THE love between a supporter and their football club is a curious thing.

It’s an utterly dysfunctional relationship. The fan’s mood and what they do on a weekend are masochistically determined by an entity which, in truth, they have little influence over.

And the love is with the club. Not the team. Sure, the manager and players are responsible for wins and defeats, but even heroes are only passing through. Soon enough, the star player will leave, a favourite of the stands replaced by someone new, but the bond remains as strong as ever. Even in the bad days.

It’s a family. You can criticise the out-of-form right-back but woe betide any outsider who does the same; in that a father can give a mischievous child into trouble but nobody else is allowed to even raise an eyebrow in the direction of his son or daughter as they scream the place down.


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We all sing about our team being “the finest the world has ever seen” with not a hint of irony while it is being belted out at a lower-league ground with the finest on the planet struggling to string together three passes.

It’s a love that is mostly blind, 99-per-cent unconditional and a one-way street. Your club, and this goes for every single football supporter, does not love you as much as you love them. A horrible thought, but nonetheless true.

And, yet, we all accept that’s the deal. And that our love for our club is stronger, deeper, more sincere and, frankly, better than yours.

“No, it’s not like any other love...this one is different, because it’s us,” as Morrissey sang before he went a bit Tommy Robinson.

And, yet, our football club lets us down more often than we would ever allow a partner. They break our hearts. Promises are unfulfilled. Getting dumped is awful but is it really any worse than blowing a two-goal lead in a cup final?

During a rough patch, they lose. A lot. We go back again and again. Like the saps we are. Ready for more emotional abuse, tears and snotters.

However, there is one aspect in all of this madness that we can control – how we behave. While the better half humiliates themselves on the pitch, we can at least show some dignity, accept it’s not our day and leave the scene quietly.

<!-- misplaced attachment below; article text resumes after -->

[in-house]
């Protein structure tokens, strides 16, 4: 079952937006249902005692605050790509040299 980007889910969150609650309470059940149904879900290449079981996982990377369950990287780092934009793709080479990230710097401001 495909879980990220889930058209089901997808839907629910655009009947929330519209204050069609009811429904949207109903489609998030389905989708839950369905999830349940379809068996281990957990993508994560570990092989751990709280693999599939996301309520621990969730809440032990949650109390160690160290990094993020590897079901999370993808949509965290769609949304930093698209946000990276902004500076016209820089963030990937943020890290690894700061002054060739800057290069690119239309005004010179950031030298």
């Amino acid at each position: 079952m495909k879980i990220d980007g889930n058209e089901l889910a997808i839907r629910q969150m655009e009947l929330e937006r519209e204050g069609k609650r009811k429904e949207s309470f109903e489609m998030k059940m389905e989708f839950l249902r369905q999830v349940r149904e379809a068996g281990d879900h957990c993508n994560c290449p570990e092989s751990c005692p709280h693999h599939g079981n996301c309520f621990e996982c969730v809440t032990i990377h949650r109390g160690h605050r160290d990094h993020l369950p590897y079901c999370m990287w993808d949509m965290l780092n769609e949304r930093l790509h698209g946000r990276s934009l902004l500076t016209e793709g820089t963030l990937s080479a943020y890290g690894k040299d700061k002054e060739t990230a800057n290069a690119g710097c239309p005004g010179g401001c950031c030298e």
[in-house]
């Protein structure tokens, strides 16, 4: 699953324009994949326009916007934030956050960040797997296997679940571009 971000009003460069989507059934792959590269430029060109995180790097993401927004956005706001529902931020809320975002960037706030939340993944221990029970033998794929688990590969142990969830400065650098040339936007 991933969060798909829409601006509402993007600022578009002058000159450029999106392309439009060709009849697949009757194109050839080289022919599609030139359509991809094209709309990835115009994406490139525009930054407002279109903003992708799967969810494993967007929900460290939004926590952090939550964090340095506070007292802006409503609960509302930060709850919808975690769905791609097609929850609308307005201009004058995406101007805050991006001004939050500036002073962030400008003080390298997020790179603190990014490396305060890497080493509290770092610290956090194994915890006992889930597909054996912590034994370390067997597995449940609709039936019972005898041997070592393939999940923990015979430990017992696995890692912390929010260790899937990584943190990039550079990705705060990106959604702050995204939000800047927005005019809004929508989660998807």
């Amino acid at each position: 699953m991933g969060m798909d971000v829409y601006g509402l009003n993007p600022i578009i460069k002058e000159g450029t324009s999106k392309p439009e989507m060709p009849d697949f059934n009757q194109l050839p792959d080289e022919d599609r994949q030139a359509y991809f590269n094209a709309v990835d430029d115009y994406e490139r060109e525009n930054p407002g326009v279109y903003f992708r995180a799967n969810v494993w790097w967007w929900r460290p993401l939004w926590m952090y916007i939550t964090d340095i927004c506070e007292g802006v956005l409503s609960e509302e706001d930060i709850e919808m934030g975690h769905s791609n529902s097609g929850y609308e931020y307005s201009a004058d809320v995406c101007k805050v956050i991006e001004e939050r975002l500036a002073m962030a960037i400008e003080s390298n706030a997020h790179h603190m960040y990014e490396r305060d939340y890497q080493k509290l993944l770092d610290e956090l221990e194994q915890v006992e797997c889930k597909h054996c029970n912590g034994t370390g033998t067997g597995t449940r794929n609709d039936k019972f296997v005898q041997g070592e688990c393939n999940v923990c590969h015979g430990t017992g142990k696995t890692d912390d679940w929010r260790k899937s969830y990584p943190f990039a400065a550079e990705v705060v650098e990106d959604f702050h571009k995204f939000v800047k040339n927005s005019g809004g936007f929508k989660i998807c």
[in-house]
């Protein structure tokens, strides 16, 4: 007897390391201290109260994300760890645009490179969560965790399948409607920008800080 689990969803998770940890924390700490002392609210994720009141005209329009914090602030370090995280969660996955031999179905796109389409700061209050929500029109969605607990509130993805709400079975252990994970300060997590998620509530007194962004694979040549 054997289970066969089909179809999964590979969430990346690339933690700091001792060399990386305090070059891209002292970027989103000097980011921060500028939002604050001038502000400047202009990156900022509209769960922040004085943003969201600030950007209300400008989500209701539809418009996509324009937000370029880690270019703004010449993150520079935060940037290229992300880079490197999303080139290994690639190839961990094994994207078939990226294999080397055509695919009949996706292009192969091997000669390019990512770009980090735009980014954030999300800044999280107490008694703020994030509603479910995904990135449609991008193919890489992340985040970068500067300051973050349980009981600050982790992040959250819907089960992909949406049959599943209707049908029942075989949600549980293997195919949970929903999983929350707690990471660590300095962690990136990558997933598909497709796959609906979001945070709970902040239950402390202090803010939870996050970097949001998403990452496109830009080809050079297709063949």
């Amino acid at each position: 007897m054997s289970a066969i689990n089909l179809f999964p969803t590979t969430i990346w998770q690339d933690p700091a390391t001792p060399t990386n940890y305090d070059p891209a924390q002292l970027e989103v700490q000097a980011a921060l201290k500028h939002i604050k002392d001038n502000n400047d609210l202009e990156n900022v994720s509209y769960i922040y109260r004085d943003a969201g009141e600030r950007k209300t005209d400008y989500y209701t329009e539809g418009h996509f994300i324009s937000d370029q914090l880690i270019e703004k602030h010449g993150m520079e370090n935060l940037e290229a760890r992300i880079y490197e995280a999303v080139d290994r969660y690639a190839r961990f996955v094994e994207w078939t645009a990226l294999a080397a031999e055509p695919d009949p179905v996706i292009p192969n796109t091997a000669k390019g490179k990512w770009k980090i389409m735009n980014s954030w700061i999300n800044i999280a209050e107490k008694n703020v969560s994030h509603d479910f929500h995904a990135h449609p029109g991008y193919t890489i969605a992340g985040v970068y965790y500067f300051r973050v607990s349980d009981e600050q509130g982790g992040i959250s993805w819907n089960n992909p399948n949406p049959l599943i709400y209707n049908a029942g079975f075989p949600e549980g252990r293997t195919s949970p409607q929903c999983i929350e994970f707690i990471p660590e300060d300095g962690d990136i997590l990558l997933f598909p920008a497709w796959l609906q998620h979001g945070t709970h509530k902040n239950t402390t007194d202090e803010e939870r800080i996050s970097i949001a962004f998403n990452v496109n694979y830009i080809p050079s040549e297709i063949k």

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We put up with the team making us look bad but it can never happen the other way. Fans behave themselves for the most part because we don’t want to let down the love of our lives no matter how badly they carry on.

But humans are complicated. We aren’t perfect. It’s why football grounds can be unpleasant. It’s why there is always a chance of one, two, three and then far too many people act badly when deep inside they know what they’re doing is the wrong thing.

This is why Rangers have been forced to shut 3000 seats for tomorrow’s game against Legia Warsaw. Some folk just won’t take a telling. Some simply don’t care enough.

Now, Rangers supporters have put up with more than most for a long time. Their loyalty has been something to behold. The love for their club – not the players, managers, directors, owner – if anything has been strengthened.

But there has always been a problem within the stands that has nothing to do with the actual football and now, at long last, the club is being punished.

Time and again, they have been told not to sing about “being up to their knees in Fenian blood,” not to make derogatory chants about the Pope or Catholics, to edit an expansive songbook so they didn’t get Rangers into trouble.

They have been warned and warned. By their own supporters as well. And, of course, the club and some of its greatest men.

“I’ve sung songs, I’ve been there on the terracing as a youngster, I’ve done that,” so said Walter Smith. “But, certainly, I wouldn’t put myself in a position to do it now. That’s what I would ask supporters to do. It’s fine when you have a great club, with a great tradition, as Rangers have, and people feel that’s a part of it.


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“But I think when there is a reaction, as there has been over the last few years, against those traditions then the people who do sing them – I stress that I don’t think it’s the majority of supporters – need to take into account that in a modern era it’s maybe not acceptable for them to do so.

“Therefore, they need to realise the club are going to suffer quite drastic consequences if they don’t stop.”

Want to know when this warning, about as subtle as a Gregor Stevens tackle, was made? It was April 2011. There was an improvement, for many years, but while Rangers fans in general have moved away from all of this, a loud and determined mob refuse to grow up, move forward and educate themselves. The UEFA ban was inevitable.

These people don’t believe they’ve done anything wrong. They are being picked on, apparently. It’s a conspiracy. An assault on free speech. All nonsense, of course.

Those who indulge in the Billy Boys don’t care about anything other than themselves, which leads me to believe they don’t love Rangers. How can you profess to love something you are going out of your way to hurt?

If the need to belt out racist bile is so overwhelming that you’re happy to risk your supposed club facing the stadium being closed, then you’re not a real Rangers fan. You’re just pretending, using the club as an excuse to behave badly.

Alas, too many genuinely think songs of hate are still the way to go.

But it’s not what Walter Smith wants. Nor Steven Gerrard, Dave King, any of the players and the guys who sit just a few rows away. It’s not what Rangers Football Club wants or needs. To think otherwise is not to think at all.